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CEO of Türkiye’s top bank says capital boost to help it drive economy in 2023 

ISTANBUL: An expected capital increase will help Türkiye’s Ziraat Bank to spearhead President Tayyip Erdogan’s drive to boost economic growth and tackle chronic current account deficits this year, the head of the country’s largest lender told Reuters. 

CEO Alpaslan Cakar, who is also chairman of the Turkish Banks Association, said state banks like Ziraat were the driving force in the economy in recent years and would carry on even as they seek to pay dividends in 2023. 

He downplayed concerns raised by private-sector counterparts over risks posed by a flurry of bond-holding regulations, and he said the credit would continue to boost sectors like manufacturing and agriculture. 

Erdogan introduced a “new economic model” in 2021 that prioritizes growth, investment and exports and is aimed at flipping Türkiye’s persistent trade deficits, a major component of the current account. The model relies on targeted loans and low interest rates, in line with his unorthodox view that cutting rates decreases inflation. 

“We will give significant support to Türkiye’s economic model. For that reason we want to be strong in capital terms,” Cakar said in an interview conducted late last month. 

In December, Reuters reported citing sources that state-owned banks were in talks with the Treasury and the sovereign wealth fund to secure more capital, allowing them to boost lending ahead of elections this year. 

“There is no clear figure yet for the capital increase of state banks. We are consulting with the relevant institutions on this issue,” Cakar told Reuters at Ziraat’s Istanbul headquarters. 

The economy is expected to have expanded by 5 percent in 2022 but growth is slowing and uncertain for 2023, when presidential and parliamentary elections due by June pose Erdogan’s biggest political test in his two decades in power. 

To boost growth and back Erdogan’s economic vision, the central bank has slashed its key interest rate to 9 percent from 19 percent since September 2021, a stimulus that crashed the currency in December 2021 and drove inflation to a 24-year high above 85 percent in October. 

State banks have supported the economy with low-cost financing for the last few years, increasing their dominance in the financial sector and their capital needs. State banks’ share of loans has reached a record level near 50 percent.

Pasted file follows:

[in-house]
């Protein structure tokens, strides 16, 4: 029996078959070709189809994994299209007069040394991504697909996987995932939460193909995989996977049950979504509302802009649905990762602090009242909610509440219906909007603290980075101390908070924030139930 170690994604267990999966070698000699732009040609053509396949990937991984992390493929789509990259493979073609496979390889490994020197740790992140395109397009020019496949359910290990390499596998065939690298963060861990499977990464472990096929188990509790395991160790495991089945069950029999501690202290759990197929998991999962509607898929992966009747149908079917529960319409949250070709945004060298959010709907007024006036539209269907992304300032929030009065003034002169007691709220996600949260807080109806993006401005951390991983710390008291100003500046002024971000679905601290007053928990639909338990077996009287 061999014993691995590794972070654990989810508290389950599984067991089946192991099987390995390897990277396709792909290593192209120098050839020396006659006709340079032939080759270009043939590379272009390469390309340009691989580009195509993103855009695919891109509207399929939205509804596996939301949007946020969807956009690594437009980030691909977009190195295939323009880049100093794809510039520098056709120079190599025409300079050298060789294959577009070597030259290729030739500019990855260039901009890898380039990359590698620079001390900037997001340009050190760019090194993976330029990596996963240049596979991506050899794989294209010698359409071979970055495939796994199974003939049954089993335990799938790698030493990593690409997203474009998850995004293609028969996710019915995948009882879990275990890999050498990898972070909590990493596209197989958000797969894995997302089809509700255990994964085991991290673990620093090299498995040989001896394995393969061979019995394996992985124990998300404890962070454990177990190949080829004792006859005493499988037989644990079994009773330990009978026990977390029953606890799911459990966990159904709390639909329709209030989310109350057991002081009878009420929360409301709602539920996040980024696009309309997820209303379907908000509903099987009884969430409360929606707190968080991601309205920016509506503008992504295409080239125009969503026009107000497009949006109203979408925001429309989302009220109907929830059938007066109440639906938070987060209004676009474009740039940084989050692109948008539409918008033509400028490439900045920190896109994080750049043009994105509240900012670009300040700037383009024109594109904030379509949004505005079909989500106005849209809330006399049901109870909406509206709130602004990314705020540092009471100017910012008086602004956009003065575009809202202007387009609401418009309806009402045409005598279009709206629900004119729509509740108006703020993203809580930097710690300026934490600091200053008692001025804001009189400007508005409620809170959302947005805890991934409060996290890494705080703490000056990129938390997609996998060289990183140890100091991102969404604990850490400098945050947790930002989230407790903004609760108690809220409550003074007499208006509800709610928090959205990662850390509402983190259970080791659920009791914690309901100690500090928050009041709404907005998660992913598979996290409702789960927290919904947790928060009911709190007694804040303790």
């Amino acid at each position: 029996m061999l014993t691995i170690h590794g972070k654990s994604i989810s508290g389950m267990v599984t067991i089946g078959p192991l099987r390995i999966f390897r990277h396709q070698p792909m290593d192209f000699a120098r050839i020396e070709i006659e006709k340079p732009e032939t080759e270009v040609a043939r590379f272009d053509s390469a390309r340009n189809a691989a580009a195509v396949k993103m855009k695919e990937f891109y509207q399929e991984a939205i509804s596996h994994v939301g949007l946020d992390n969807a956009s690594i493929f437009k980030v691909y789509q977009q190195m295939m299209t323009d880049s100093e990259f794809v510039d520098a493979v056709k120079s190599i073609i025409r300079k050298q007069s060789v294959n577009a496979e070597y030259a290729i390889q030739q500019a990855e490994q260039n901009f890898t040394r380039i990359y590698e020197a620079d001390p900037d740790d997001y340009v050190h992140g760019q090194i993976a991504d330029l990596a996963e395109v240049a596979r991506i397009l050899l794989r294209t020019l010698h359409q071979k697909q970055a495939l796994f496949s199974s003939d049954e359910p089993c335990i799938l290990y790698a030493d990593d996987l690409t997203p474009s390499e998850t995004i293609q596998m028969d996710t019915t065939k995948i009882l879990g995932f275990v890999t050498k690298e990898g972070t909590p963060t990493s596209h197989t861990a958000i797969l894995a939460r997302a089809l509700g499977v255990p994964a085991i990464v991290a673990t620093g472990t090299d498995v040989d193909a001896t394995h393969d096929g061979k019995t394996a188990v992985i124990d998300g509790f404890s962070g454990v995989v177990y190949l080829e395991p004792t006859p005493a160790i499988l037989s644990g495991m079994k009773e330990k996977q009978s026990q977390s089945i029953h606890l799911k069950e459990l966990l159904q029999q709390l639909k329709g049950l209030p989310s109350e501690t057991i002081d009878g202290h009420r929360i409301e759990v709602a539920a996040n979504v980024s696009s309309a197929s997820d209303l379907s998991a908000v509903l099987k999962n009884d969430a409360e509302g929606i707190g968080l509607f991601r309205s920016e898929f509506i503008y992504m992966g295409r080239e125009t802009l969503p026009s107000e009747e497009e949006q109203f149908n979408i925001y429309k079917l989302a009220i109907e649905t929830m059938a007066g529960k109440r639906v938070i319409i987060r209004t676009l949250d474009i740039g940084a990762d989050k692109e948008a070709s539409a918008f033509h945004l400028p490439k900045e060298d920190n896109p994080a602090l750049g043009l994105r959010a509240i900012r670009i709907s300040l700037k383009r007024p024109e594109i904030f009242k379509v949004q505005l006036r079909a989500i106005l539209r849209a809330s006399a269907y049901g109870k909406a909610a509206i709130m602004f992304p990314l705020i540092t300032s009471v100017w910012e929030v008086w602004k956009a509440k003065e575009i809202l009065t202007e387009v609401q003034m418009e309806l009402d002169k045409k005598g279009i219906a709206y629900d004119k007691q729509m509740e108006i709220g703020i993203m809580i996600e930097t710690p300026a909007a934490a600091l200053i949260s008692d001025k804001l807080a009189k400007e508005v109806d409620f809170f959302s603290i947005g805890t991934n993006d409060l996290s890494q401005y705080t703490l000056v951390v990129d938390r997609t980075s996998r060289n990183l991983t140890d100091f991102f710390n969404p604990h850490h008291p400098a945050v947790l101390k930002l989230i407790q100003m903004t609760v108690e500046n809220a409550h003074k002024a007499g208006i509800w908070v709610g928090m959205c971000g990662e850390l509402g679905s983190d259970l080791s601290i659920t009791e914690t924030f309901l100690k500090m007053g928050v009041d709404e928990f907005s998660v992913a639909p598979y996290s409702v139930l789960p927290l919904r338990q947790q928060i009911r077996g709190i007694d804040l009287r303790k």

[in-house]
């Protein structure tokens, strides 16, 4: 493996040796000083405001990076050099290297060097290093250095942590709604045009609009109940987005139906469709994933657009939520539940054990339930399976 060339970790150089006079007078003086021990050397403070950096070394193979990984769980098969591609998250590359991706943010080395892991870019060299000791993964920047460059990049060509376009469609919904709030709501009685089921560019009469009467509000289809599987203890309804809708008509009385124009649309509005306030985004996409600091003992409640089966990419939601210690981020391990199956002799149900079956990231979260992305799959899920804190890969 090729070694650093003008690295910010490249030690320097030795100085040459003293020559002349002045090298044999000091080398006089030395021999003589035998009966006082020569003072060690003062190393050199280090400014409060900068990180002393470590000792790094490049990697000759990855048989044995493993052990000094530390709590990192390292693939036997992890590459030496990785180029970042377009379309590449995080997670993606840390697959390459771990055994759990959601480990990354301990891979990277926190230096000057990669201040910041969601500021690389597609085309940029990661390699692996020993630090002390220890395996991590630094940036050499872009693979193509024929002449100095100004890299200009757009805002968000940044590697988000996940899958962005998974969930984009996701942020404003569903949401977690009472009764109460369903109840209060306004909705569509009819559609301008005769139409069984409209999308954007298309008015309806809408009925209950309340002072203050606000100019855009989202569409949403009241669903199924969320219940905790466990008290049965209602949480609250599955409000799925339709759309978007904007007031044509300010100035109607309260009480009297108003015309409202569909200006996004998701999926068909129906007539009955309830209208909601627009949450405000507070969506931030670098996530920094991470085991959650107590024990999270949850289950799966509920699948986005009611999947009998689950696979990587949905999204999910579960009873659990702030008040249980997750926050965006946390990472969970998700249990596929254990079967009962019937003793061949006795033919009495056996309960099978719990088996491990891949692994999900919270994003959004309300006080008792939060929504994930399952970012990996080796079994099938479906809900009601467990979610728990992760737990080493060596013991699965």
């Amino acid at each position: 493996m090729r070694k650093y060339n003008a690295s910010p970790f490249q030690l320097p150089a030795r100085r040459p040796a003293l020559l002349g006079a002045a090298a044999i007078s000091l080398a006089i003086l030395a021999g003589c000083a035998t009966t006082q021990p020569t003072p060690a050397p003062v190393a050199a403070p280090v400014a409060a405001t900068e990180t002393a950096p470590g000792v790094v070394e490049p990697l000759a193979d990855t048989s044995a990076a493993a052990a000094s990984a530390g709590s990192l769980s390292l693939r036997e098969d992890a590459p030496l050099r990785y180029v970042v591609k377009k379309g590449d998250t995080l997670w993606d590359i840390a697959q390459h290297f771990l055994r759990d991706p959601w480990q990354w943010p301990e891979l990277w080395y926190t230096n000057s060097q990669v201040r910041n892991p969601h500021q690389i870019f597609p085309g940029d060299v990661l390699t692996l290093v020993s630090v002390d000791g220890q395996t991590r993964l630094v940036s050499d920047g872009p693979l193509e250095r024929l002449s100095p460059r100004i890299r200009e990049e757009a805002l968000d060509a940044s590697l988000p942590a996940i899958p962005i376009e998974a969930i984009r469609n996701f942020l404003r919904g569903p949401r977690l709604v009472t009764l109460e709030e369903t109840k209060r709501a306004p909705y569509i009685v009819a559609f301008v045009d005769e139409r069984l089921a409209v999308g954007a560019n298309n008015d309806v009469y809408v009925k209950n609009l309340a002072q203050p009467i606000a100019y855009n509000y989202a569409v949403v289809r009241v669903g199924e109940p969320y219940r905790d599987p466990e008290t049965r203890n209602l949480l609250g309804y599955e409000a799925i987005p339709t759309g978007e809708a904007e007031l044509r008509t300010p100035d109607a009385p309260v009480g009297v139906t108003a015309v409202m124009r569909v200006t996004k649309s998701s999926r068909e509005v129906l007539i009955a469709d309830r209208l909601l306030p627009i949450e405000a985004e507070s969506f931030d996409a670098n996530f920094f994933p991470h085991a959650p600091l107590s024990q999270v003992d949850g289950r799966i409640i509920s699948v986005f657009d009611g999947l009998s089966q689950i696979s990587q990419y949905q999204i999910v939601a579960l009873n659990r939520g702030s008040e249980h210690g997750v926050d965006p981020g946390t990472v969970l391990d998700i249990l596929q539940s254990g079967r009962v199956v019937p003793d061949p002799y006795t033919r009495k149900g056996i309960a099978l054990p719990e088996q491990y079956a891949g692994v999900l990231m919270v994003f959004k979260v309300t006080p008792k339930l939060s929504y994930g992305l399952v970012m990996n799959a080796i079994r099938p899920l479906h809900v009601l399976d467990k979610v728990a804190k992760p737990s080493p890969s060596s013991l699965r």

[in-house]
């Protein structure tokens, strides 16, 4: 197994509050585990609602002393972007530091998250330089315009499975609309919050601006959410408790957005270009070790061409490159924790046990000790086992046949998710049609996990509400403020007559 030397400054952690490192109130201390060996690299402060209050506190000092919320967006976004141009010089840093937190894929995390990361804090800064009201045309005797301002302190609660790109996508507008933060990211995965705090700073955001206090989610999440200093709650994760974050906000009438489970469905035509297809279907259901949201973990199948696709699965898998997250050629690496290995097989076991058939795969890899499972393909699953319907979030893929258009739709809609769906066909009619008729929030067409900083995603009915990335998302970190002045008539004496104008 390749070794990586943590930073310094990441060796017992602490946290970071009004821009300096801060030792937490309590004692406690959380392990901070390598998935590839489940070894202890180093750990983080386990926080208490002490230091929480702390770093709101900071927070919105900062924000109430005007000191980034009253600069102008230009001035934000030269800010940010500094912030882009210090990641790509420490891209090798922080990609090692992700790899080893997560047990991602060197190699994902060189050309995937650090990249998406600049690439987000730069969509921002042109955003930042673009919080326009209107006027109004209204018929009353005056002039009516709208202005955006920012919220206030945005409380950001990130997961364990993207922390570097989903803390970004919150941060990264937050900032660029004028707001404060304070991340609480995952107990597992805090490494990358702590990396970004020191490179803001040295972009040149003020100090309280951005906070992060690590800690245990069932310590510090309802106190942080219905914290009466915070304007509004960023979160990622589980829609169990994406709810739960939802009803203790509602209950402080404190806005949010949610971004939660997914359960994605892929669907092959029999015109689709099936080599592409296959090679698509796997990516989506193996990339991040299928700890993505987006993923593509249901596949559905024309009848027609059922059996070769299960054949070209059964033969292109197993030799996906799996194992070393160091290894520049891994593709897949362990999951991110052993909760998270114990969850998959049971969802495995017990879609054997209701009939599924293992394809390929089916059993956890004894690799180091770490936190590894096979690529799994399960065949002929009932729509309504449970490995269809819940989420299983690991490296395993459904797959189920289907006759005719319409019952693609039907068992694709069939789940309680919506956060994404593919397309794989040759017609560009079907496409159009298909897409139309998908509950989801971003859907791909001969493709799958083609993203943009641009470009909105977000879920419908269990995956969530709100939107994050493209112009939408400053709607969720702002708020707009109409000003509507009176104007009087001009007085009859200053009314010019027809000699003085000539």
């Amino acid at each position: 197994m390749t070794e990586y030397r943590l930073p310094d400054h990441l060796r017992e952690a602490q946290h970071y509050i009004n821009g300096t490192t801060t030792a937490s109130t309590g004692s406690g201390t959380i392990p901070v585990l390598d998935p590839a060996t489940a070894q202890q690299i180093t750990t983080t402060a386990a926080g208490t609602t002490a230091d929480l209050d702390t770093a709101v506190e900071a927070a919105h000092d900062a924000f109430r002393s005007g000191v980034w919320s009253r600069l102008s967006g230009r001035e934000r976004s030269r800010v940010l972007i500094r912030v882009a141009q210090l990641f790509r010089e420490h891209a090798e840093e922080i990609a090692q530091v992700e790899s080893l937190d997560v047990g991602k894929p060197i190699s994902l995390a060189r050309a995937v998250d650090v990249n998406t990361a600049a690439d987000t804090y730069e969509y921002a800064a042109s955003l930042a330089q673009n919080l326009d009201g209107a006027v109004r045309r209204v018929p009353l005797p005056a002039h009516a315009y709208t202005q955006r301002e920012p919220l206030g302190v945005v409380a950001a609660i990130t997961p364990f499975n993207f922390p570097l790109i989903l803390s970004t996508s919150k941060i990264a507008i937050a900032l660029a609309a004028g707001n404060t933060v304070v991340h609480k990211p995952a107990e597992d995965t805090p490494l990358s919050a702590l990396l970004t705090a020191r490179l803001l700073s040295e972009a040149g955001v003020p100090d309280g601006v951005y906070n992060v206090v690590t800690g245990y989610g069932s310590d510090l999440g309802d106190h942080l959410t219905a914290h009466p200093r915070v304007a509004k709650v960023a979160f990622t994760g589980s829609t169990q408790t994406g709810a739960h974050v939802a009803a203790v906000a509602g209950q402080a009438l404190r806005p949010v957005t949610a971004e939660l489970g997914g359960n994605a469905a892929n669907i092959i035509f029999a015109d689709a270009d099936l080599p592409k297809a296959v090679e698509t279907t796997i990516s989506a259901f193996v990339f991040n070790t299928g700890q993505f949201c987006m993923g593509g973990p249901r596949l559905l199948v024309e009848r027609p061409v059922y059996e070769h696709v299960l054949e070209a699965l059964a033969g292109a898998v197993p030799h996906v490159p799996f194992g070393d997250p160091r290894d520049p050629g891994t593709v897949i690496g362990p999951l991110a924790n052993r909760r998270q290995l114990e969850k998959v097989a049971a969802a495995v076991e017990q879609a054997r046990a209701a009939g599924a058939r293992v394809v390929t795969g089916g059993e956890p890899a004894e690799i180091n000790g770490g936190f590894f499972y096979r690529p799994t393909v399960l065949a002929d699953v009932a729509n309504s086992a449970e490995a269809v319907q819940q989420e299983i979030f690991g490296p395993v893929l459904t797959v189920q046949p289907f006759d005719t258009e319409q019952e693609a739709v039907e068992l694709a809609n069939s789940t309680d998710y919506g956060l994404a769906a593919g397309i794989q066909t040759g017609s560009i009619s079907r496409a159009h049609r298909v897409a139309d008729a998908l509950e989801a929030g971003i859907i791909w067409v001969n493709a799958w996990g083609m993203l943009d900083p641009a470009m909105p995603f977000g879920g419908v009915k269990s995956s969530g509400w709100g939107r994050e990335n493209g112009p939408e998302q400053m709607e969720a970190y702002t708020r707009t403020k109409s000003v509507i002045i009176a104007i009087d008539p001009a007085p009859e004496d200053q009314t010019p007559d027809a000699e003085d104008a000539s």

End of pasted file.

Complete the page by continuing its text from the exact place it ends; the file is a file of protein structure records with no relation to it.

Asked about record sector profits in 2022, Cakar confirmed a Reuters report in late December that Turkish banks wanted to make dividend payouts to shareholders. Banking watchdog the BDDK — which makes recommendations each year regarding banks’ profit distribution — was evaluating the request, he said. 

Cakar, however, said profits were set to fall in 2023 as inflation cools.  

In the January-October period, the sector’s net profits leapt 417 percent from a year earlier to 389 billion lira ($20.72 billion), boosted by inflation-indexed bond yields. 

Authorities have sought to discourage foreign exchange use following the 2021 lira crisis. They imposed nearly 100 new regulations on banks, including a mandate to hold more treasury bonds that drew rare criticism from private-sector executives. 

But Cakar said these holdings would not pose risks. “The weight of fixed coupon bonds held in the balance sheet due to regulations will not reach a level that will disrupt the balance sheet,” he said. 

He also said that Ziraat’s selective loans policy would continue in 2023, with the priorities being manufacturing, agriculture and small- and medium-sized enterprises. 

“We have become one of the banks that gave the biggest support to the Turkish economy model,” he said, noting its cash loan size rose 61 percent to 1.2 trillion lira in 2022. 

Ziraat’s non-performing loans ratio was low at 1.1 percent last year, compared with 2.2 percent sector-wide, he said. 

He also said the bank would be active in international funding this year, aiming for a 100 percent syndication renewal in February, and seeking to increase international funding, including via Eurobonds. 

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